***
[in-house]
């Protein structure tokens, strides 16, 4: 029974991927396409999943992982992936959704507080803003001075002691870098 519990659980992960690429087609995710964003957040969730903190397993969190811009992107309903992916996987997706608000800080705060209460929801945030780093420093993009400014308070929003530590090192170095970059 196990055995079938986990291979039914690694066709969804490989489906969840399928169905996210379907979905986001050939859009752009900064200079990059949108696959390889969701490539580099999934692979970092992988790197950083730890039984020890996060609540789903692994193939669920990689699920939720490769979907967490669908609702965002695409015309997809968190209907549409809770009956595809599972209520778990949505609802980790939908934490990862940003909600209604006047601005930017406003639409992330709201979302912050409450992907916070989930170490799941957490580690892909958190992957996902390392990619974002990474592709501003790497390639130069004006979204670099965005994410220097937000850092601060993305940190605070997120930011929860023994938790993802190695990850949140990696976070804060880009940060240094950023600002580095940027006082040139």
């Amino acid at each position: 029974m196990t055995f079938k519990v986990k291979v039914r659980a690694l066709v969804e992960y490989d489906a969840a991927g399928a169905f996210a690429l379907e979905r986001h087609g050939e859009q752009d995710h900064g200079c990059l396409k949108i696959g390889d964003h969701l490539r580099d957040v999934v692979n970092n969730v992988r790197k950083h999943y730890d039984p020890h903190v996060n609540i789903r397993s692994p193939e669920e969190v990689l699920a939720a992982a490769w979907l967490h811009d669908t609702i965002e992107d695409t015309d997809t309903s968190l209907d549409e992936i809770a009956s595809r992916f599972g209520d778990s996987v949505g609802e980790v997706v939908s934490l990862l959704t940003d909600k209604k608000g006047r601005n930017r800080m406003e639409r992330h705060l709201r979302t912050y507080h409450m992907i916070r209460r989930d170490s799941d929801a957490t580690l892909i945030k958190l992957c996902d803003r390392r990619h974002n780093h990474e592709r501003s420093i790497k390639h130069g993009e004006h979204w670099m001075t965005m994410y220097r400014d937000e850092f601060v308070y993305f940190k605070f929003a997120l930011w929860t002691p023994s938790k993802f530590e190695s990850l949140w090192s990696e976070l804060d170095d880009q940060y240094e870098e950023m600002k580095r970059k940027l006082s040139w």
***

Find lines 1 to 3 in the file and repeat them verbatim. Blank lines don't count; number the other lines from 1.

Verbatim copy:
[in-house]
């Protein structure tokens, strides 16, 4: 029974991927396409999943992982992936959704507080803003001075002691870098 519990659980992960690429087609995710964003957040969730903190397993969190811009992107309903992916996987997706608000800080705060209460929801945030780093420093993009400014308070929003530590090192170095970059 196990055995079938986990291979039914690694066709969804490989489906969840399928169905996210379907979905986001050939859009752009900064200079990059949108696959390889969701490539580099999934692979970092992988790197950083730890039984020890996060609540789903692994193939669920990689699920939720490769979907967490669908609702965002695409015309997809968190209907549409809770009956595809599972209520778990949505609802980790939908934490990862940003909600209604006047601005930017406003639409992330709201979302912050409450992907916070989930170490799941957490580690892909958190992957996902390392990619974002990474592709501003790497390639130069004006979204670099965005994410220097937000850092601060993305940190605070997120930011929860023994938790993802190695990850949140990696976070804060880009940060240094950023600002580095940027006082040139």
């Amino acid at each position: 029974m196990t055995f079938k519990v986990k291979v039914r659980a690694l066709v969804e992960y490989d489906a969840a991927g399928a169905f996210a690429l379907e979905r986001h087609g050939e859009q752009d995710h900064g200079c990059l396409k949108i696959g390889d964003h969701l490539r580099d957040v999934v692979n970092n969730v992988r790197k950083h999943y730890d039984p020890h903190v996060n609540i789903r397993s692994p193939e669920e969190v990689l699920a939720a992982a490769w979907l967490h811009d669908t609702i965002e992107d695409t015309d997809t309903s968190l209907d549409e992936i809770a009956s595809r992916f599972g209520d778990s996987v949505g609802e980790v997706v939908s934490l990862l959704t940003d909600k209604k608000g006047r601005n930017r800080m406003e639409r992330h705060l709201r979302t912050y507080h409450m992907i916070r209460r989930d170490s799941d929801a957490t580690l892909i945030k958190l992957c996902d803003r390392r990619h974002n780093h990474e592709r501003s420093i790497k390639h130069g993009e004006h979204w670099m001075t965005m994410y220097r400014d937000e850092f601060v308070y993305f940190k605070f929003a997120l930011w929860t002691p023994s938790k993802f530590e190695s990850l949140w090192s990696e976070l804060d170095d880009q940060y240094e870098e950023m600002k580095r970059k940027l006082s040139w």